ARBĀB

 

ARBĀB, the plural of the Arabic noun rabb “owner, master, the Lord,” used in Persian to signify any sort of owner or master. In modern Persian (in addition to a purely honorific application to eminent Zoroastrians), it indicates a proprietor of rural land, and the adjective arbābī is applied to a rural estate, e.g., a village in the sense of “belonging to a large landed proprietor” (A. K. S. Lambton, Landlord and Peasant in Persia, London, 1953, p. 423). Within the traditional agrarian structure, the opposite of the arbāb was the raʿīyat (q.v., pl. raʿāyā), signifying both peasant and subject of a king or ruler. In modern terminology, the form of land tenure prevailing until recently is known as the arbābī-raʿīyatī system, the origins and development of which have been thoroughly investigated by Lambton (op. cit.).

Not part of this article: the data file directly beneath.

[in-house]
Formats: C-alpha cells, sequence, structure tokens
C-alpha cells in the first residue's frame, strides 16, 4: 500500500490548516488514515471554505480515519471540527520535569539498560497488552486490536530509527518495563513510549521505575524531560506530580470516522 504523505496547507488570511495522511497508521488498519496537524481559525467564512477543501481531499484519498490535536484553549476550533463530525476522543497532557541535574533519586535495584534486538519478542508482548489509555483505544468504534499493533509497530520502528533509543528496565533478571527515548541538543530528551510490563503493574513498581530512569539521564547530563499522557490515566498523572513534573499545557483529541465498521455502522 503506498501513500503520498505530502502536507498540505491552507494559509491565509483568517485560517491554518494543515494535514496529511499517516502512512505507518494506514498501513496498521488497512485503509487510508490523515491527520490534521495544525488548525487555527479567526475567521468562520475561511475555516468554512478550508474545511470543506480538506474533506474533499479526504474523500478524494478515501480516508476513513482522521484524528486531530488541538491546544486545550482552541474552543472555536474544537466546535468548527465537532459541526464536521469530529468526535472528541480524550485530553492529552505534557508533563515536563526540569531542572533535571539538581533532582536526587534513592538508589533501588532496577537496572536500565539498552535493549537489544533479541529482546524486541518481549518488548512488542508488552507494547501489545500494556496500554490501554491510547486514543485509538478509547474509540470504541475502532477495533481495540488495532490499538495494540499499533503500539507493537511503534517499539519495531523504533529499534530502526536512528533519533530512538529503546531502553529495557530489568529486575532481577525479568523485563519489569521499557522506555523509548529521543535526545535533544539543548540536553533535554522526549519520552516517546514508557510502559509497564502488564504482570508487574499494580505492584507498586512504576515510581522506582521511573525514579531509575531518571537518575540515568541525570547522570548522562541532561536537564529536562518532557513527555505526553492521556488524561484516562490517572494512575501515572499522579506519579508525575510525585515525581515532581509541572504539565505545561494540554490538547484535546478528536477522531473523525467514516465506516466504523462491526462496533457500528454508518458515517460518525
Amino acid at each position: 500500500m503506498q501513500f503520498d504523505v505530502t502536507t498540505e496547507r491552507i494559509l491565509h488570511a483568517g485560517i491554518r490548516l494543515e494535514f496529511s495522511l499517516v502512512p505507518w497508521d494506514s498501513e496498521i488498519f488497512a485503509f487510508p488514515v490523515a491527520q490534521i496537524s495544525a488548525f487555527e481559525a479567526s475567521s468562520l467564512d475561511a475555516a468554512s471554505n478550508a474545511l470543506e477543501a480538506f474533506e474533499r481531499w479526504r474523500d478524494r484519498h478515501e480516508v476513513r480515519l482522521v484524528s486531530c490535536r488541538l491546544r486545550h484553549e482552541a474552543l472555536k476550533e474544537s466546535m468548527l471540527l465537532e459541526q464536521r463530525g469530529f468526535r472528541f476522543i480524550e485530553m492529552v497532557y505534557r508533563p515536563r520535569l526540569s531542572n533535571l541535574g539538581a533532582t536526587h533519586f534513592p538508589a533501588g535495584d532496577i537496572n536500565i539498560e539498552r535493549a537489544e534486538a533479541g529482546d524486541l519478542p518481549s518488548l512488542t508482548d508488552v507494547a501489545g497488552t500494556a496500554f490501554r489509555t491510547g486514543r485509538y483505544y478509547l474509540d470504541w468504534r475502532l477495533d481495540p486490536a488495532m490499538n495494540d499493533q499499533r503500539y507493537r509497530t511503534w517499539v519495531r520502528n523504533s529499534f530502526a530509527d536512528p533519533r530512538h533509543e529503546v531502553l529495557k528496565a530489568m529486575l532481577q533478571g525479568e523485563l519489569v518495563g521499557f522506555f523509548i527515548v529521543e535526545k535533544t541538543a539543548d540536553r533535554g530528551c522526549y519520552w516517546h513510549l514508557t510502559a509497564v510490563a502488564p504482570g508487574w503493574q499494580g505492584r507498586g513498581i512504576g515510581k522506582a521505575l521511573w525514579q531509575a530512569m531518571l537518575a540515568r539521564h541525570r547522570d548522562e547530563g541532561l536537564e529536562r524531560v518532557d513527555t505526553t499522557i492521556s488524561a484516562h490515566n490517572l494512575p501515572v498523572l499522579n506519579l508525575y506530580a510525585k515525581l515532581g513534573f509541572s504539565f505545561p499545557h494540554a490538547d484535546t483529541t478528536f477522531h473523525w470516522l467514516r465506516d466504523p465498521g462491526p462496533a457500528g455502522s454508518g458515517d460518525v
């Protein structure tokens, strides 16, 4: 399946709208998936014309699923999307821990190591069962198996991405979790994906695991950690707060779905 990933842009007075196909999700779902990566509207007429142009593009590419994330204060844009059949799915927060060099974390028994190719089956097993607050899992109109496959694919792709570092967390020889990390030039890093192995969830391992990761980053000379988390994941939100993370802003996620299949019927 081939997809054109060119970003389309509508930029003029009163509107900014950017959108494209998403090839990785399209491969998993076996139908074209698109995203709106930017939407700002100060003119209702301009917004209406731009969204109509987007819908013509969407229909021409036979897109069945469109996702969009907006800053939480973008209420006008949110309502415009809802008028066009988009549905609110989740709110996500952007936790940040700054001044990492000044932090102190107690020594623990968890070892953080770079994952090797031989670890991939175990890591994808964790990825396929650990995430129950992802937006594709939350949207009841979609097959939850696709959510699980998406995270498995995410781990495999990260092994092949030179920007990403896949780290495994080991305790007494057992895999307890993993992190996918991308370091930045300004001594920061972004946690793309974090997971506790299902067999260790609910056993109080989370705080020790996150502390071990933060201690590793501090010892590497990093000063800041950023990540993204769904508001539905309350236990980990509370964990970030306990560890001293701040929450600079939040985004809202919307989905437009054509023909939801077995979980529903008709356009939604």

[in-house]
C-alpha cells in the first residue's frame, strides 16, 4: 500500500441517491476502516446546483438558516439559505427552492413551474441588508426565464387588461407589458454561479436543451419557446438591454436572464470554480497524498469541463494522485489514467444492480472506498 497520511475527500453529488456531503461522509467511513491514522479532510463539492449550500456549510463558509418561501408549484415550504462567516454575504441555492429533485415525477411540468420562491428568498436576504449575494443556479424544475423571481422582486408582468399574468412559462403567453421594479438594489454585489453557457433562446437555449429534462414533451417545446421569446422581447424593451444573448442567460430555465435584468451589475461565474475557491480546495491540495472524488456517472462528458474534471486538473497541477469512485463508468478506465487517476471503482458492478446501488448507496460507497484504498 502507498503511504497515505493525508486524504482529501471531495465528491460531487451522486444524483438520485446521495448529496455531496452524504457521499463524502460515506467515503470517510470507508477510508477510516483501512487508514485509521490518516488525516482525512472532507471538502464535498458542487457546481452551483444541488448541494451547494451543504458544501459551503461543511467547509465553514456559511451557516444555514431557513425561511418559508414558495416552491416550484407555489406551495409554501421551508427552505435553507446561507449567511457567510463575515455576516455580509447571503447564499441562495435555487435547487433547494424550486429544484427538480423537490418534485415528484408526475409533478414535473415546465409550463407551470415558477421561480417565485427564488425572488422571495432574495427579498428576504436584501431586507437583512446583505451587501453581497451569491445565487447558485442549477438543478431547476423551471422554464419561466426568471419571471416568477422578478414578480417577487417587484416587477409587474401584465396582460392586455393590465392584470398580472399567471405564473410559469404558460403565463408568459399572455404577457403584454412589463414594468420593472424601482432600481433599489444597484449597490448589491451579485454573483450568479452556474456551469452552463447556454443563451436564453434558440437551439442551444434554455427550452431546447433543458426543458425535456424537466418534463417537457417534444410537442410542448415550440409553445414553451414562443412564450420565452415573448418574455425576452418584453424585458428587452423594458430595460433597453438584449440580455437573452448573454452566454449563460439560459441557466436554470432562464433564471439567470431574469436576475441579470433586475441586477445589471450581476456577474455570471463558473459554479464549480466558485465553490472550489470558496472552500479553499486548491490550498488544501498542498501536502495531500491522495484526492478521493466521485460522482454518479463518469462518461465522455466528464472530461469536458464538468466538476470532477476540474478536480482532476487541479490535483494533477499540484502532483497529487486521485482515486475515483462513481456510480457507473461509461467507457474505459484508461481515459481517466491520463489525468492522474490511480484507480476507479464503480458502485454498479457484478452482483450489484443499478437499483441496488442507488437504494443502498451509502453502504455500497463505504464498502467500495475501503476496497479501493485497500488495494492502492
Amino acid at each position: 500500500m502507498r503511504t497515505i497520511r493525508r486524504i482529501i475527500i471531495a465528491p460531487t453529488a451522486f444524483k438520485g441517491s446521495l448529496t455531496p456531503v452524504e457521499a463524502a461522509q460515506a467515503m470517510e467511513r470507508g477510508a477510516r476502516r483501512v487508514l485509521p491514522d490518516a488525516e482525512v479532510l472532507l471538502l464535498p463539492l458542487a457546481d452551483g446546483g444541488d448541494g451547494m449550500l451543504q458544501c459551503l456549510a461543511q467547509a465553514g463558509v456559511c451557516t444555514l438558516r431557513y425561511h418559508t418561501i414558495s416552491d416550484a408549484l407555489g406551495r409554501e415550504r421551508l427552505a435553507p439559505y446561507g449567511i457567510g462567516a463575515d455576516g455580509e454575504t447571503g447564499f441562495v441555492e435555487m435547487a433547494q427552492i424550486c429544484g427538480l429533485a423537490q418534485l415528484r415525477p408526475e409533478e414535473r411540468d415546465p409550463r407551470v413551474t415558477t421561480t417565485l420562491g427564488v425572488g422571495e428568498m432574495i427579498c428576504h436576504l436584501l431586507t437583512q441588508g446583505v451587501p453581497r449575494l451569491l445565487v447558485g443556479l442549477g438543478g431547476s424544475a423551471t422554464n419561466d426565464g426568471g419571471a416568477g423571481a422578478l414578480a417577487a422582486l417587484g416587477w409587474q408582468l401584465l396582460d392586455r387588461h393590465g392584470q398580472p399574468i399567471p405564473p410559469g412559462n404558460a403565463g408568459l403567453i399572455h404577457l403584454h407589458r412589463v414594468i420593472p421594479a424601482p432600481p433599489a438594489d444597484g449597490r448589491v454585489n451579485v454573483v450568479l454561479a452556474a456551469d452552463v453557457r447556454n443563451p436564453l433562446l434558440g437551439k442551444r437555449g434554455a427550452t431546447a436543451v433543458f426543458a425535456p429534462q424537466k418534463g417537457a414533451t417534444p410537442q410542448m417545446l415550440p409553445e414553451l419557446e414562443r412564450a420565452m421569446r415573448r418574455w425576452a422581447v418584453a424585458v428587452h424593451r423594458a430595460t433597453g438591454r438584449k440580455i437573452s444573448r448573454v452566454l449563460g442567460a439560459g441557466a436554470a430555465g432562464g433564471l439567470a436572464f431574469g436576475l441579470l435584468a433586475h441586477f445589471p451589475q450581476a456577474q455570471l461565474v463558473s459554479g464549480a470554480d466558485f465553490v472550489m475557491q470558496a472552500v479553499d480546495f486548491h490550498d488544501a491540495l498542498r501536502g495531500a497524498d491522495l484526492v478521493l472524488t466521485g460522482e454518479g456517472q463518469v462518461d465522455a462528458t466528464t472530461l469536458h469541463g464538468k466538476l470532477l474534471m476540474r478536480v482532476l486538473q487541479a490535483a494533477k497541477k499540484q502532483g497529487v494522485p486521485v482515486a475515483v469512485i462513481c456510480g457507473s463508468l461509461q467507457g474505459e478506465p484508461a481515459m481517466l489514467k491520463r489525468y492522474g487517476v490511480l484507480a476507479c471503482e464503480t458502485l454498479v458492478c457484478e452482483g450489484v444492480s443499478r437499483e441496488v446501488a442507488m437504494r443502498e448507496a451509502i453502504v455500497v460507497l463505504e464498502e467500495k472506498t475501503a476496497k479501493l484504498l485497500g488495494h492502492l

The Iranian agrarian system can be traced to ancient times. Under the Achaemenids, large feudal estates worked by serfs and/or slaves were the main source of agricultural output. The Parthians favored large land holdings over small, and the latter tended increasingly to disappear; the peasants lost much of their freedom, while the great landowners strengthened their hold as the dominant aristocracy. This polarization increased during the Sasanian period, when most of the country’s land belonged to the state and was administered by the royal governors; the clergy also constituted a significant group of landowners. Many of the large proprietors lived on the land and personally directed the peasants, who were in effect their serfs. Despite these trends, there was an important class of small landowners, known as the dehqāns, between the higher aristocracy of great landowners and the peasantry. Forming part of the lower aristocracy, the dehqāns were vested with hereditary rights to exercise local administrative functions and were regarded as village headmen. According to legend, the dehqān class was established by Vēḡard, a brother of the Pishdadian king Hōšang (Nöldeke, Geschichte der Perser, p. 440; Christensen, Iran Sass., pp. 112-13). Although the dehqānsseldom owned much land, they wielded great influence through their responsibility for the collection of local taxes, a function that they retained a long time after the Arab conquest. (With the spread of the eqṭāʿ system in the 5th/11th century, both the dehqāns and the large landowners lost much of their status and influence.)